Some three weeks after making lewd remarks at an industry event, Ken Fisher continues to see redemptions from his firm, Fisher Investments. The firm is also making headlines for client complaints to regulators over its aggressive sales tactics.
Fisher’s latest response — a full-page ad in The New York Times, Wall Street Journal and Dallas Morning News, showcasing women who work for the firm — is unlikely to help its image or loss of assets, though, according to communications veterans. (The ads have run on Nov.1 and Nov. 5 in these papers.)
“These ads and PR campaign seem to speak to what it is like to work at Fisher Investments rather than address the original issue,” said April Rudin of the Rudin Group.
The full-page ad “looks tremendously ‘defensive’ and certainly not offensive (i.e., ‘Ken won’t be involved day-to-day at the firm’ or ‘our ownership structure has changed’), so it seems completely disconnected from the matter at hand,” Rudin explained.
Overall, the latest step by Fisher “seems like a tone-deaf attempt at damage control,” she said.
It may even make matters worse, according to the public-relations executive, by not directly addressing his crude comments. The ad “holds out those women at his firm as somehow being able to nullify his remarks and also gives the impression that he’s using the women at his own firm to protect himself,” explained Rudin.
The general message of the ad, she points out, is that Fisher “is digging in his heels and solidifying his reputation as someone who is unable to hear women’s concerns with his behavior.”
For its part, the firm said in a statement: “Their words speak for themselves. In recent weeks, women at all levels of Fisher Investments have expressed their growing frustration with the false portrayal of the company and its culture in the media, and they were looking for a way to share their own stories, which they feel are being ignored.”
The firm has about 3,500 employees, 30% of whom are women.
“The brand is damaged,” said Tina Powell of C-Suite Social Media. “It’s hard to quantify lost revenue as a result [today], but we will see it three to five years out.”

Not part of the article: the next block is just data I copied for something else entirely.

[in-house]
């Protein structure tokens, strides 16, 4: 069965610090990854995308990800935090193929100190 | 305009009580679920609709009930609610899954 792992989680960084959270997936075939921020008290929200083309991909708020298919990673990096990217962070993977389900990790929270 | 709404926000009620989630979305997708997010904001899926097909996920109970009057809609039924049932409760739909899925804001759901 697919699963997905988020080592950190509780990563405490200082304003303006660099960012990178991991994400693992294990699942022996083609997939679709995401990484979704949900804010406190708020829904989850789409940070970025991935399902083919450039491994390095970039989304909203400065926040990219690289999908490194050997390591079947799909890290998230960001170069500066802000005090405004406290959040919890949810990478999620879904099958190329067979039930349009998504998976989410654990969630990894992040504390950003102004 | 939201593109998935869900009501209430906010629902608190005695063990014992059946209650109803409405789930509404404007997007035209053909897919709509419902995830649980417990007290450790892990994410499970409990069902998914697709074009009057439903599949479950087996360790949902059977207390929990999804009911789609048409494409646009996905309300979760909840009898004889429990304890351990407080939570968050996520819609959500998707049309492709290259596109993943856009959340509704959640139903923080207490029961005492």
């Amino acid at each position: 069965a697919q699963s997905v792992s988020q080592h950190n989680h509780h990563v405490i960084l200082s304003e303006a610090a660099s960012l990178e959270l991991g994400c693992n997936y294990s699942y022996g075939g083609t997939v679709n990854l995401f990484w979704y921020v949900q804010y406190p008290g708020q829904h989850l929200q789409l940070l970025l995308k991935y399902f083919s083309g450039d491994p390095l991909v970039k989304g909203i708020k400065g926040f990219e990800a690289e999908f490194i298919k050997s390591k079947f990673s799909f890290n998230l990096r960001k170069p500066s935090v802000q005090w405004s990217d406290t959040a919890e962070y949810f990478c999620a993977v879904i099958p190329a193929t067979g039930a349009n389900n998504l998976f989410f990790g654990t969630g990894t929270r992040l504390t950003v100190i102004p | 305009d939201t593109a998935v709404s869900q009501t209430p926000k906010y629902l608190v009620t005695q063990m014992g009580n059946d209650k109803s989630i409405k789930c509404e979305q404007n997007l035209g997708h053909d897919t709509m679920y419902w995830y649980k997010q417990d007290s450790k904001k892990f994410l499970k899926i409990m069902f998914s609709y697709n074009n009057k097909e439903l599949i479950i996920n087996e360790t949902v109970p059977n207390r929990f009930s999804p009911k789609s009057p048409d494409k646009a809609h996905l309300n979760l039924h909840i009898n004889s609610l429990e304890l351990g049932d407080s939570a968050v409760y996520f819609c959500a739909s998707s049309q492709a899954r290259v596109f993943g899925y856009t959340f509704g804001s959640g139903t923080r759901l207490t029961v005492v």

As for assets under management, Fisher’s redemptions now total close to $3.9 billion, as large public pension groups and Fidelity Investments have decided to take their money elsewhere. The firm says, though, that as of Oct. 31 it has some $115 billion in client assets — a figure that does not indicate its asset level, which also is affected by market movement, is falling.
“The news is everywhere today. Retail investors are more news-centric and media savvy than ever, and [Fisher’s crude comments] will affect retail clients,” Powell said. “This is no time to go to him [given the drop to zero fees and commissions]. He’s had a 20-30 year bull run but is no longer king.”
An alternative approach to the Times ad would have been be to spend the money on an “empowering” micro-site that showcases detailed profiles of women and their careers in financial services, for instance, or to fund a scholarship or longer-term effort that supports women in the business, she added.
While Fisher’s firm did set up a micro-site, it mainly contains short “blurbs” that appear in its ad campaign; employees first names appear but not their last names. (In contrast, RBC Wealth recently launched a webpage with more lengthy discussions of its diversity efforts and specific stories of staff members and their careers.)
“There’s no story being told [in the ad] really … ,” Powell said. “It’s not clearly [well] thought out as a strategy with women in mind. In fact, … it’s the proverbial ‘adding insult to injury.’”
Another veteran industry marketing and communication executive, who wished to go unnamed, remarked: “Placing a full-page ad in the New York Times is a last refuge for companies in crisis. This looks beyond desperate.”
And advisor Vince Barse of Your Dedicated Fiduciary, who also has worked as industry executive, said the fallout from Fisher’s lewd comments are a lesson to others. “As Warren Buffett so aptly put it: ‘It takes 20 years to build a reputation and five minutes to ruin it. If you think about that, you’ll do things differently.’”
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